Stepping off the train.

From 2002 to 2005, I lived and studied in Paisley, a 20-minute train trip from Glasgow. Last weekend, I had the opportunity to revisit the town for the first time in at least a couple of years.

Throughout the journey, I began to remember snippets from my life there: familiar landmarks; songs I associate with the place; even which train would stop at which platform. At my destination, I could have gone to any number of places and they would’ve triggered other memories: the stalag-style residences with the hilarious security guard; the club we visited on Student Sunday; the computer labs where we played Gaia Online all night; the locations where we shot films for the course; ex-partners’ houses where we argued. Maybe.

But as I had limited time, I could only visit the student union, a purple building with a concrete and aluminium interior. The place you went when you didn’t want to spend very much; where we went in for the weekly quiz, karaoke and pool tournament; where I ran a juggling club; where someone stole a dozen bottles and dropped them when one of the bar staff slapped him.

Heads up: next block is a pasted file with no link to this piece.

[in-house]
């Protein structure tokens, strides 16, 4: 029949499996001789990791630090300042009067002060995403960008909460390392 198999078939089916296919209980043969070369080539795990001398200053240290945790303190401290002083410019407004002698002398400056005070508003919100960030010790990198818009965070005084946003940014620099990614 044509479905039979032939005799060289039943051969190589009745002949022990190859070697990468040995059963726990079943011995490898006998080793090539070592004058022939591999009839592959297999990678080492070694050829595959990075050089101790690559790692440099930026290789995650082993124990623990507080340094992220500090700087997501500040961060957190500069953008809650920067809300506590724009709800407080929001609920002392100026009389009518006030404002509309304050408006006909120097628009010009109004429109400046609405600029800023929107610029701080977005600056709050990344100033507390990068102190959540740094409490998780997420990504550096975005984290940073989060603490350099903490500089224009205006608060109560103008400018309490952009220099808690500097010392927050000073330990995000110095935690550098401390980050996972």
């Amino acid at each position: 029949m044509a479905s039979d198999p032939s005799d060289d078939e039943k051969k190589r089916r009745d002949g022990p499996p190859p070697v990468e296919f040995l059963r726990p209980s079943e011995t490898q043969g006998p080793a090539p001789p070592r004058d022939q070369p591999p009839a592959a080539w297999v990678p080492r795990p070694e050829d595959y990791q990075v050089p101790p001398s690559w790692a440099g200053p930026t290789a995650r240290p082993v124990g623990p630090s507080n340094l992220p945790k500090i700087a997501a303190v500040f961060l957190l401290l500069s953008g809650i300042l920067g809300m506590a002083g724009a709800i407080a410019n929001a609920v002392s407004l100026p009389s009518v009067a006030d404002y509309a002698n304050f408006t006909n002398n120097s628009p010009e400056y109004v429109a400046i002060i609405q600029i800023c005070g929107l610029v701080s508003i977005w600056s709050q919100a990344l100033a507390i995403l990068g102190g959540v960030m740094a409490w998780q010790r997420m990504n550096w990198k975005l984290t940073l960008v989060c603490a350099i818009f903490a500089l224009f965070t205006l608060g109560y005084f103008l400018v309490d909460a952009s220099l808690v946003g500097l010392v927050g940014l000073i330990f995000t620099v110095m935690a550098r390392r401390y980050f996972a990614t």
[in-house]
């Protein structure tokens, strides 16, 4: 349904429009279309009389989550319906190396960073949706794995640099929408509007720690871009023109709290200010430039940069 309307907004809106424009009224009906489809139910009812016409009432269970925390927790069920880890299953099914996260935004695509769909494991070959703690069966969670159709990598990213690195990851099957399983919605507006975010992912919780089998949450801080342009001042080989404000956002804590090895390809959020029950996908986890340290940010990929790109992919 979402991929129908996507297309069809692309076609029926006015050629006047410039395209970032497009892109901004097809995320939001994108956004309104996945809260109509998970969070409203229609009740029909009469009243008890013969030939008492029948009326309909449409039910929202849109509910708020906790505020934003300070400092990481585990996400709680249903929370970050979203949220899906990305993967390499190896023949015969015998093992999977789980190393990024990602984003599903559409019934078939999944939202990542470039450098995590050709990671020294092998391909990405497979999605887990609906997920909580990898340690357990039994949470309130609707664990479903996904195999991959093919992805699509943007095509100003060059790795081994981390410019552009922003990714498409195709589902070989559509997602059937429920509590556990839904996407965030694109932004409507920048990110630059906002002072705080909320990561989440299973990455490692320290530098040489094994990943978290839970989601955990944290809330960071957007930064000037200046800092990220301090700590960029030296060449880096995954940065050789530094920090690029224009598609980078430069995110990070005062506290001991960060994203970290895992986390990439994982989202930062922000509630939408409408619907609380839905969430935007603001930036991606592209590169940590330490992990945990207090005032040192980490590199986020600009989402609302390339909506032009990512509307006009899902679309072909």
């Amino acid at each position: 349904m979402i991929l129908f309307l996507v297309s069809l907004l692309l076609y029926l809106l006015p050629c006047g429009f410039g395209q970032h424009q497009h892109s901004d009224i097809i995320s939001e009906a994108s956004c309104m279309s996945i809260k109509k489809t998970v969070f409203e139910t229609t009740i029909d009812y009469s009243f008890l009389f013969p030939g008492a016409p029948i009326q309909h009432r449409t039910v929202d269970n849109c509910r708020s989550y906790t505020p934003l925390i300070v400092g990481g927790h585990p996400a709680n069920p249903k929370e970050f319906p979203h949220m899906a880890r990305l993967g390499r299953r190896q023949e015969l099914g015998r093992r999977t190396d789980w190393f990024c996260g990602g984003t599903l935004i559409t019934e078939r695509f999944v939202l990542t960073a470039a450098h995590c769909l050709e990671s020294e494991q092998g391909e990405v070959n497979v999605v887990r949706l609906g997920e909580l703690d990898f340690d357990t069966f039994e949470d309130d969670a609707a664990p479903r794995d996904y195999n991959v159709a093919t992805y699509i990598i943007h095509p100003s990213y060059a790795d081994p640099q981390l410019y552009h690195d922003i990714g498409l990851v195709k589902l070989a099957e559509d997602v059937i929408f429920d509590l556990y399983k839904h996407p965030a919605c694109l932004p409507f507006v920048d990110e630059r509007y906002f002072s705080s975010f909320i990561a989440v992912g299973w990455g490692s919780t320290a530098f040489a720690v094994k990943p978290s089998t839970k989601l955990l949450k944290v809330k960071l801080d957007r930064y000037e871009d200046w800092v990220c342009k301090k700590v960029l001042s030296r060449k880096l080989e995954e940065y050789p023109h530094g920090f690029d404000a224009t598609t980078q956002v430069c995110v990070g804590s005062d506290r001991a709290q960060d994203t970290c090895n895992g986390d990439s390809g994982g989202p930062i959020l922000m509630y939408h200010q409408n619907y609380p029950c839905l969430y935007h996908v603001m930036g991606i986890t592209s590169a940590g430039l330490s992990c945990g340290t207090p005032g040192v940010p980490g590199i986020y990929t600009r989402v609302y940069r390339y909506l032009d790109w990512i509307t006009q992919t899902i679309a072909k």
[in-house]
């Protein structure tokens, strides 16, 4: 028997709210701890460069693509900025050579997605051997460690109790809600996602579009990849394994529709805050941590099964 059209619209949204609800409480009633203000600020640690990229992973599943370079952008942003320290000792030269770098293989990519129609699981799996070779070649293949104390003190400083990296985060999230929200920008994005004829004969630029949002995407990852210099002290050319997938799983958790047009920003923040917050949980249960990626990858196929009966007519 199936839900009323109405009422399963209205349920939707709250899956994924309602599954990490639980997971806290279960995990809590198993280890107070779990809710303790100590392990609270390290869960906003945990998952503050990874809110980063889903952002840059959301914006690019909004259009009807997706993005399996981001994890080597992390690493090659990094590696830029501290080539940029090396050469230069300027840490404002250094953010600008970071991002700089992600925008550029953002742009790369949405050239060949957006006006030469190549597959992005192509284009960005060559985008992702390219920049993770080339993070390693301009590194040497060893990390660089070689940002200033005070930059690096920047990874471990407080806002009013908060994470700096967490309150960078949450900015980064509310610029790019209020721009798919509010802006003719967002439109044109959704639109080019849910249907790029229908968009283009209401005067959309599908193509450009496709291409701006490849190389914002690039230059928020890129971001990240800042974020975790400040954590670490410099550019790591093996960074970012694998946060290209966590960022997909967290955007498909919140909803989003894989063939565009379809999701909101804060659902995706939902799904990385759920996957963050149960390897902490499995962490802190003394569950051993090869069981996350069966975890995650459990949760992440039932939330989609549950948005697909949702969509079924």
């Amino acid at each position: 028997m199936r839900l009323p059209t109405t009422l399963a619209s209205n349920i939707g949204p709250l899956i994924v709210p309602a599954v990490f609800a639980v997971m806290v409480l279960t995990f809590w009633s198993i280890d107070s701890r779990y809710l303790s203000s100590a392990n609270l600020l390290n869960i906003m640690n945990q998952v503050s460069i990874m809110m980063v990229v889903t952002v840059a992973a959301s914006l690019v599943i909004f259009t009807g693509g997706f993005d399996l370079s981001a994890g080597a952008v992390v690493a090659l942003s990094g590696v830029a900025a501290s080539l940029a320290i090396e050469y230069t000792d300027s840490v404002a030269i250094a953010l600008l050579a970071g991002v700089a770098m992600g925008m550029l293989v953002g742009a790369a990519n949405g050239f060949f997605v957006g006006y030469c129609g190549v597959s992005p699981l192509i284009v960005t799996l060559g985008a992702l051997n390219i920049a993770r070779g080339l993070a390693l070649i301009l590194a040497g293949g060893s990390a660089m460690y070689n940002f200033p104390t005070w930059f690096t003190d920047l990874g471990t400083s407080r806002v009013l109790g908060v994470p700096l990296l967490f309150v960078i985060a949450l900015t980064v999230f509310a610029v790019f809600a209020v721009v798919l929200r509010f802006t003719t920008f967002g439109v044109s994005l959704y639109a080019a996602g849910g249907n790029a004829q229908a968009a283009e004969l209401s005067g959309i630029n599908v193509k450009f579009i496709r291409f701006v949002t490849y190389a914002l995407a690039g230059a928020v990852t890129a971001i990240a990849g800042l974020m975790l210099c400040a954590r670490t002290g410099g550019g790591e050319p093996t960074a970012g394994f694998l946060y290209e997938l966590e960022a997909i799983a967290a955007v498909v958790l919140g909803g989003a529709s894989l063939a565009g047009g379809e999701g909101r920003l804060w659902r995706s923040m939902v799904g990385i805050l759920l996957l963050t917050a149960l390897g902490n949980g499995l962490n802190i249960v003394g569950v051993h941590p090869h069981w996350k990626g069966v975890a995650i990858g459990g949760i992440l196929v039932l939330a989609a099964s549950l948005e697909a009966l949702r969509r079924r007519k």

Before I become too self-indulgent, my point is that revisiting a familiar place can trigger off a lot of memories and potential story ideas. I would have found it rather difficult to compile the above lists when I wasn’t physically in the location. Yet if I’d had more time in Paisley, I could’ve filled half a notebook with recollections.

Long-term readers will also know I’m a big advocate of walking anywhere. The physical act of bipedal locomotion is a fantastic way to sort out your thoughts and solve plot problems.

If you have the opportunity to revisit an old haunt, I recommend doing it. When you see a familiar place, or a gap where a building used to be, it can bring to mind details that you might not have remembered otherwise. That memory might become your next plotline. Don’t forget your notepad and a pencil.

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